If you’ve not read the catechism, this silver jubilee is a good occasion to do so. Then share it with a friend.
 
George Weigel is Distinguished Senior Fellow and William E. Simon Chair in Catholic Studies, Ethics and Public Policy Center.

-- Originally published in the Winter 2017 issue of
Vermont Catholic magazine.
 

Getting organized for love

By Sister Constance Veit
 
I began the new year with 8,000 college students at the Student Leadership Summit of the Fellowship of Catholic University Students. It was an inspiring event that enabled us Little Sisters to engage with hundreds of enthusiastic young people on fire for their Catholic faith.
 
As exciting as the whole event was, the most moving moment for me was completely
unexpected. During Eucharistic adoration, Jesus Christ present in the monstrance started moving through the crowd, carried by a team of bishops and priests. An entourage of altar servers led the procession with candles and incense.
 
What caught my eye was one of the white robed altar servers walking backwards, swinging a thurible from which billowed sweetly scented smoke, his attention firmly fixed on Christ in the Eucharist. The only thing that kept him from stumbling into the crowd of young people was a second altar server who kept his hand firmly planted on the first man’s shoulder to direct his every move.
 
It was a highly choreographed and striking scene — this entourage of clergy and altar servers walking together in perfect unity, leading one another, supporting one another’s efforts to carry Christ. I was profoundly struck by this “holy teamwork,” which must have required significant practice and single-minded focus.
 
This Eucharistic procession was a fitting metaphor for the ideals of solidarity and union of hearts and minds in continuing our Lord’s mission on Earth. Imagine the wonderful things we could do for Jesus if each Catholic apostolate, religious community or lay movement were this well ordered and united around a common purpose.
 
In his encyclical on love, Pope Benedict XVI said, “As a community, the Church must practice love. Love thus needs to be organized if it is to be an ordered service to the community.”
 
As we head into Lent, we first celebrate the World Day of the Sick on Feb. 11. Just as the procession I witnessed at the Student Leadership Summit kept Our Eucharistic Lord at the center as it moved through the crowd of young people — a veritable field hospital of souls — Catholic health care is called to place the human person at the center of all its activities, projects and goals.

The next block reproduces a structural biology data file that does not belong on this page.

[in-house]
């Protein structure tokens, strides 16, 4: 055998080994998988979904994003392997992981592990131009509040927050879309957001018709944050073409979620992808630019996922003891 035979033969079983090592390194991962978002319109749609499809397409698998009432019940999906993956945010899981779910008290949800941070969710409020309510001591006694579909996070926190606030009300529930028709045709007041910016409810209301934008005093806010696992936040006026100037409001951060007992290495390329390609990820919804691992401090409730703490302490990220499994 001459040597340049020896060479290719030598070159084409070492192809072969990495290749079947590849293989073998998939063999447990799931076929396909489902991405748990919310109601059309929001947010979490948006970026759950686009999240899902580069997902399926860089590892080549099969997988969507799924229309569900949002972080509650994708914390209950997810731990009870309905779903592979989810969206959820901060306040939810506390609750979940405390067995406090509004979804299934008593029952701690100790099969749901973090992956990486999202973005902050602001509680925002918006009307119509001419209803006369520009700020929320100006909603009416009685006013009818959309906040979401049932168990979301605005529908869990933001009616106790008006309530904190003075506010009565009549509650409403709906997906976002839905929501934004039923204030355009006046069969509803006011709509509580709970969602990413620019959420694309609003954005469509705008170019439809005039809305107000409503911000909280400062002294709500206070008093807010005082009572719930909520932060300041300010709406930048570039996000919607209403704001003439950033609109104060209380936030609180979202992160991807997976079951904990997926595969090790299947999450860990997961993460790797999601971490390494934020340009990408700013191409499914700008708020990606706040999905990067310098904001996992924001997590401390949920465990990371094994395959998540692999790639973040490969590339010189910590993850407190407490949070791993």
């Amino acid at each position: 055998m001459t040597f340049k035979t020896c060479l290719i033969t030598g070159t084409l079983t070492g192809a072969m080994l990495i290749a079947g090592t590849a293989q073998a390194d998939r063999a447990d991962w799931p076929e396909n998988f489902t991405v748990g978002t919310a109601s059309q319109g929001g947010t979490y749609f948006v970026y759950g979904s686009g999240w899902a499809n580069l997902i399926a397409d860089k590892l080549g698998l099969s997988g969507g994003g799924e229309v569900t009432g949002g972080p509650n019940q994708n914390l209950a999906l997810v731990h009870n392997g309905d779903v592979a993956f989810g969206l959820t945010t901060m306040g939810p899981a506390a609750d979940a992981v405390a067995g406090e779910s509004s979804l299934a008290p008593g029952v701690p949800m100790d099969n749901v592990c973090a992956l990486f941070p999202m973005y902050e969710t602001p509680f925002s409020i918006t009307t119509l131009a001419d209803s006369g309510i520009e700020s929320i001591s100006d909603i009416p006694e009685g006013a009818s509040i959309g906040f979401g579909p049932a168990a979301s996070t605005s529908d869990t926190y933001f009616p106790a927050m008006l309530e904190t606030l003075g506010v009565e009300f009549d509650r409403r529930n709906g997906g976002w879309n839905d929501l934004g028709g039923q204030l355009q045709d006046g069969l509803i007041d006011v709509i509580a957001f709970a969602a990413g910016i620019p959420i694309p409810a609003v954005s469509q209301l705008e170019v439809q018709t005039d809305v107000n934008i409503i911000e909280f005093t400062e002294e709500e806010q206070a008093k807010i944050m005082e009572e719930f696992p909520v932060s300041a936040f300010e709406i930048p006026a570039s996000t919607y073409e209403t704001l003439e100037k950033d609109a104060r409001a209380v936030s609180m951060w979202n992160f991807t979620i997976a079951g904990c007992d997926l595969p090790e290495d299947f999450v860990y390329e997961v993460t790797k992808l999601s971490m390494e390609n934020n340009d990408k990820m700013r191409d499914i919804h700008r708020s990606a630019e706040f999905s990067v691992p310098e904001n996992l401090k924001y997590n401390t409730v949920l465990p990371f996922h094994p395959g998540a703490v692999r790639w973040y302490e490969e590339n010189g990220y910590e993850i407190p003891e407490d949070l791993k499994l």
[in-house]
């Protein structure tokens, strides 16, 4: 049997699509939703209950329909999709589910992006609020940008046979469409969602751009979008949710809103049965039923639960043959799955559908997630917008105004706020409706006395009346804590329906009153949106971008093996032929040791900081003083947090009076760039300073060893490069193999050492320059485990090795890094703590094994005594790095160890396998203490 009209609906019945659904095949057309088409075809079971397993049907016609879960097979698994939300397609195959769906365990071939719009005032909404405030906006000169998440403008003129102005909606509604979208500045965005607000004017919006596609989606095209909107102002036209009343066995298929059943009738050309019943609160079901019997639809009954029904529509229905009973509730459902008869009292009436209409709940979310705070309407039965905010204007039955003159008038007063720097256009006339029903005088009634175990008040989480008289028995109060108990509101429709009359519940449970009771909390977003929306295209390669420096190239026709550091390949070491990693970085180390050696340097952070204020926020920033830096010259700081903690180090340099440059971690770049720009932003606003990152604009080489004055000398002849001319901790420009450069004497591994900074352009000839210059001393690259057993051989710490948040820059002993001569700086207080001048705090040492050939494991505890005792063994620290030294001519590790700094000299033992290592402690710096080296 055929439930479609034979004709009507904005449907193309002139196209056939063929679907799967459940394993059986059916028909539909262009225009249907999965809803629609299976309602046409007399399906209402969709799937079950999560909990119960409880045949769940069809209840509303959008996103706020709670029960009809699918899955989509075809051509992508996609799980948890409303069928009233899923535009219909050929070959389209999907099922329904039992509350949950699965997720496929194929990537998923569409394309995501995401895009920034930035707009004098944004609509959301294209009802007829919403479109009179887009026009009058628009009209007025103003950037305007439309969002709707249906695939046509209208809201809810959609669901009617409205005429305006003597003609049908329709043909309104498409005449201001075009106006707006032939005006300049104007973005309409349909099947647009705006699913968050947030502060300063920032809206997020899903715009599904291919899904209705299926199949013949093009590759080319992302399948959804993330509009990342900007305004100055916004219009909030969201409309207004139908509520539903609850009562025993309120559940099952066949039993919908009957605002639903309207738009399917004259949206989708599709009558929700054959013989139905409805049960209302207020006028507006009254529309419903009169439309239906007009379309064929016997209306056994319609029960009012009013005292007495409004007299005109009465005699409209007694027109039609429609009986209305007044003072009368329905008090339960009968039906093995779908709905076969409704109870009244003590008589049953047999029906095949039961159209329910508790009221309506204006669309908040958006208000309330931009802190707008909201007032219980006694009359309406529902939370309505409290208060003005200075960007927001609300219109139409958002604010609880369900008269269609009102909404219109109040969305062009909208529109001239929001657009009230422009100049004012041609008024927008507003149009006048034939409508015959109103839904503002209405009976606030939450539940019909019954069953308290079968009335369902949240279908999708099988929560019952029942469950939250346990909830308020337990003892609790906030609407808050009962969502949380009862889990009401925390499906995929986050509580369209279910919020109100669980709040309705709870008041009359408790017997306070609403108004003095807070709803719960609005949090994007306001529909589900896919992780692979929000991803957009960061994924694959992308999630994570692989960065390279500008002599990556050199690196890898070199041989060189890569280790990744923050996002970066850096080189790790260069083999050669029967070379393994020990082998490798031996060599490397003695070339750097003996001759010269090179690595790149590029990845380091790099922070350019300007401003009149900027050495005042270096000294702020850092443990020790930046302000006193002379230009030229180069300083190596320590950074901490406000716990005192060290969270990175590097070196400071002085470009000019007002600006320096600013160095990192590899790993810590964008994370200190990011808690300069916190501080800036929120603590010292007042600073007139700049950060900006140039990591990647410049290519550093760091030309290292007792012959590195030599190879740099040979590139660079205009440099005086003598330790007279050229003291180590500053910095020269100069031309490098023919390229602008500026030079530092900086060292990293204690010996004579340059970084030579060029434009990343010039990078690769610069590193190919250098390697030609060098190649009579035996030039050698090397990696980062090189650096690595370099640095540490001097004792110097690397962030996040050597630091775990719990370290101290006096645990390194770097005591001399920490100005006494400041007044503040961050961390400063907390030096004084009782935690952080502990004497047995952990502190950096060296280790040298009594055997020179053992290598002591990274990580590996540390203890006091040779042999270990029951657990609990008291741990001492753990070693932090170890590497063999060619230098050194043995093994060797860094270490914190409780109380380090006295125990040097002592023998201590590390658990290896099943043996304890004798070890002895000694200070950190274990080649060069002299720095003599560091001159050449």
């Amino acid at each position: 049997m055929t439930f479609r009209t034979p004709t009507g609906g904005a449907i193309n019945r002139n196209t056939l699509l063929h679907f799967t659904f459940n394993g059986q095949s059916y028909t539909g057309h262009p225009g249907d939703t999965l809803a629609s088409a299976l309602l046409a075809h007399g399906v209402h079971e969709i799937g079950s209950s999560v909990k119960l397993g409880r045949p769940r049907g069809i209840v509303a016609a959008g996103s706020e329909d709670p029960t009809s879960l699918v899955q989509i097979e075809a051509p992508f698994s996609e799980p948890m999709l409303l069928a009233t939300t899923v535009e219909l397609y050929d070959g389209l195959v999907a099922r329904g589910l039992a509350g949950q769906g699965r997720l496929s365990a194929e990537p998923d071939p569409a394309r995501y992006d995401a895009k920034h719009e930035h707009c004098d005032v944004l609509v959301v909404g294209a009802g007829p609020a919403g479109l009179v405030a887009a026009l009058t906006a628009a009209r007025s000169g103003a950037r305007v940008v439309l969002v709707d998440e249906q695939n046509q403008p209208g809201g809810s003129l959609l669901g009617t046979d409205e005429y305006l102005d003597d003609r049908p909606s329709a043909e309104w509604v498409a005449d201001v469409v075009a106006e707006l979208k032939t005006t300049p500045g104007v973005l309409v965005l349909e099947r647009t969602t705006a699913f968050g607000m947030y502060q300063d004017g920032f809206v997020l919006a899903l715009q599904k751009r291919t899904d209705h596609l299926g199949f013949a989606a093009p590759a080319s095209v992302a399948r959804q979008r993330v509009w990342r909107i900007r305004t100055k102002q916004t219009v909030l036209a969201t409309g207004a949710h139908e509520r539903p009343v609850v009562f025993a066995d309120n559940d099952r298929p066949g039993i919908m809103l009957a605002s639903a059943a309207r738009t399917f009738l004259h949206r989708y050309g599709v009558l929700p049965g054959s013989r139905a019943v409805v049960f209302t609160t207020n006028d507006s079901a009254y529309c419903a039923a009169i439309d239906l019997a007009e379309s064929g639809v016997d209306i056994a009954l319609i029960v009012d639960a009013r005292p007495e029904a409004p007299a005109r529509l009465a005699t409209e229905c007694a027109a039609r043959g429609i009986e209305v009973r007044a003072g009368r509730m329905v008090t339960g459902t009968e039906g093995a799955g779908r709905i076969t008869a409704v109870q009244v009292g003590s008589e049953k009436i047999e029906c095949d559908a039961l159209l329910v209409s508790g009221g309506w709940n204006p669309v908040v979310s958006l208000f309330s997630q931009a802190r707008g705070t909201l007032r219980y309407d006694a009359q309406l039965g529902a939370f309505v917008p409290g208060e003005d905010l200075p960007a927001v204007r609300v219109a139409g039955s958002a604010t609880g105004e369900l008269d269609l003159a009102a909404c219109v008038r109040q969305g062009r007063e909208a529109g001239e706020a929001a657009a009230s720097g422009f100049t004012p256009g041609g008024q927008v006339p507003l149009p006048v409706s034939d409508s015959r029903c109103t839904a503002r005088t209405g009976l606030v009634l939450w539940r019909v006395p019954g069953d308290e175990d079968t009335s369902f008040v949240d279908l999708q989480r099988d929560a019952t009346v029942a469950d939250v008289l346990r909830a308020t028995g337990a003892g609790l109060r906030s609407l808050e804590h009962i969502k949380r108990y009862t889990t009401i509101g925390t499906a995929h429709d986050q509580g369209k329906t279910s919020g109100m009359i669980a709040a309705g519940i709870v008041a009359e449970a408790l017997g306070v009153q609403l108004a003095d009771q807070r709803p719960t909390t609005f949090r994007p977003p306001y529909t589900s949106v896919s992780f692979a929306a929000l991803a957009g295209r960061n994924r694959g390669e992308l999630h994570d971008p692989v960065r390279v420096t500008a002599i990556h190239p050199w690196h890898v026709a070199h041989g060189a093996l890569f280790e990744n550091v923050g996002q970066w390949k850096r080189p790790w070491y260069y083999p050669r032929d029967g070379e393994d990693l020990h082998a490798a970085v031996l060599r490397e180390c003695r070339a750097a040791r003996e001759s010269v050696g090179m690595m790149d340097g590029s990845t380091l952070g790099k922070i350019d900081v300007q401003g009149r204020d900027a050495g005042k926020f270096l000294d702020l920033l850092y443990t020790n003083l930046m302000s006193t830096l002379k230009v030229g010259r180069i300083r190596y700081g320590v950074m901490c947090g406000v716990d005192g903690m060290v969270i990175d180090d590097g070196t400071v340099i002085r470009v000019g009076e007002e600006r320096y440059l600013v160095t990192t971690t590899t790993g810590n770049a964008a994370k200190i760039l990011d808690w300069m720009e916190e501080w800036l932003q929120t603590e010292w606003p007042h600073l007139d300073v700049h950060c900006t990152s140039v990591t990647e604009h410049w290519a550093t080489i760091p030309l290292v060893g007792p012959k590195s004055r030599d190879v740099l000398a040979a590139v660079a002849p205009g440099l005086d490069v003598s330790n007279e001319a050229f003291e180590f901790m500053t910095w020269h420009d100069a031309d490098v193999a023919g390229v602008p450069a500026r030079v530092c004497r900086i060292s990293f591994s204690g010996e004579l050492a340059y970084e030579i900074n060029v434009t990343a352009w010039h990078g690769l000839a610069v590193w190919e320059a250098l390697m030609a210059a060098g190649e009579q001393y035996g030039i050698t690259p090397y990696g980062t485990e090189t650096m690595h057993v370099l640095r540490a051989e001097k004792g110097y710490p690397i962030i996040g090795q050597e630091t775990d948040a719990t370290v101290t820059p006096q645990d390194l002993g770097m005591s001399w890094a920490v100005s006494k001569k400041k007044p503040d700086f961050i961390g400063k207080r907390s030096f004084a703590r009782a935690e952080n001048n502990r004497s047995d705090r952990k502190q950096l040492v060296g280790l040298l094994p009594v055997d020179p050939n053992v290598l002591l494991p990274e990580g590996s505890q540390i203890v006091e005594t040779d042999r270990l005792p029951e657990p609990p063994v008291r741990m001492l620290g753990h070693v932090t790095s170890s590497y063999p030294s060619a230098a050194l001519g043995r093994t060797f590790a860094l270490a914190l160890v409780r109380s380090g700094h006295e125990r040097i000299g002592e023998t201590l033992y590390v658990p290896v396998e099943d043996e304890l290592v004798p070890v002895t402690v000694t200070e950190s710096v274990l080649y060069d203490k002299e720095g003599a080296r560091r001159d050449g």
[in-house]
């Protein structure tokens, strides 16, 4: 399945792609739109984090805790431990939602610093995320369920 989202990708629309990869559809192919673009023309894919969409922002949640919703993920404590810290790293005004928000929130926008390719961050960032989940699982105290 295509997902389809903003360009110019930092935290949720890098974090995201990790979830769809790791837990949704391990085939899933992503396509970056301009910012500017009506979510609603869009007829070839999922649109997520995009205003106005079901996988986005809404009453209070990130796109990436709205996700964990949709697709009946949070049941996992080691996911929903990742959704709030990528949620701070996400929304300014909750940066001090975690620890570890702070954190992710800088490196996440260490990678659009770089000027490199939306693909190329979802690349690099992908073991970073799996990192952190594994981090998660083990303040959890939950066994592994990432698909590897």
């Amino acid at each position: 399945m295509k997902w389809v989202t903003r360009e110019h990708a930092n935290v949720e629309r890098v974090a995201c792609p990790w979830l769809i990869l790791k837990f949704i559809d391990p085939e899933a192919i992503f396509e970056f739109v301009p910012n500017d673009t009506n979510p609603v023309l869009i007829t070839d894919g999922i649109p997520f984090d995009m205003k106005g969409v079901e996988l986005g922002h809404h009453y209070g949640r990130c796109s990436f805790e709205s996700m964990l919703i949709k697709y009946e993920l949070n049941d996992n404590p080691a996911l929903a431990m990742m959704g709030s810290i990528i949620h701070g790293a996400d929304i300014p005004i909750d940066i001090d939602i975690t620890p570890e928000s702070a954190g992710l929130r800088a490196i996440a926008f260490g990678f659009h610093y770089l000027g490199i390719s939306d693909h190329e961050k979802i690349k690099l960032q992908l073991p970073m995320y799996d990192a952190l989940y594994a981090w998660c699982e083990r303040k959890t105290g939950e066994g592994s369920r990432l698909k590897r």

In his message for this year’s World Day of the Sick Pope Francis wrote, “Wise organization and charity demand that the sick person be respected in his or her dignity and constantly kept at the center of the therapeutic process.”
 
Our Holy Father continued, “Jesus bestowed upon the Church His healing power. … The Church’s mission is a response to Jesus’ gift, for she knows that she must bring to the sick the Lord’s own gaze, full of tenderness and compassion. Health care ministry will always be a necessary and fundamental task to be carried out with renewed enthusiasm by all, from parish communities to the largest healthcare institutions.”
 
Pope Francis recognized the invaluable contribution of families: “The care given within families is an extraordinary witness of love for the human person; it needs to be fittingly acknowledged and supported by suitable policies.”
 
He also speaks of healthcare as a shared ministry: “Doctors and nurses, priests, consecrated men and women, volunteers, families and all those who care for the sick, take part in this ecclesial mission. It is a shared responsibility that enriches the value of the daily service given by each.”
 
As we observe the World Day of the Sick and then begin our Lenten practices of prayer, penance and almsgiving, let’s resolve to keep Jesus Christ and the human person at the center of our spiritual efforts and works of mercy.
 
And let’s endeavor to give the world a striking witness of the unity of Christ’s disciples. May the world be able to say of us, “The believers are of one heart and mind … sharing everything they have” (Acts 4:32).
 
May our united efforts to serve the poor, the sick and the most vulnerable
among us lead others to believe in the power of God’s love at work in the world.
 
— Sister Constance Veit is director of communications for the Little Sisters of the Poor.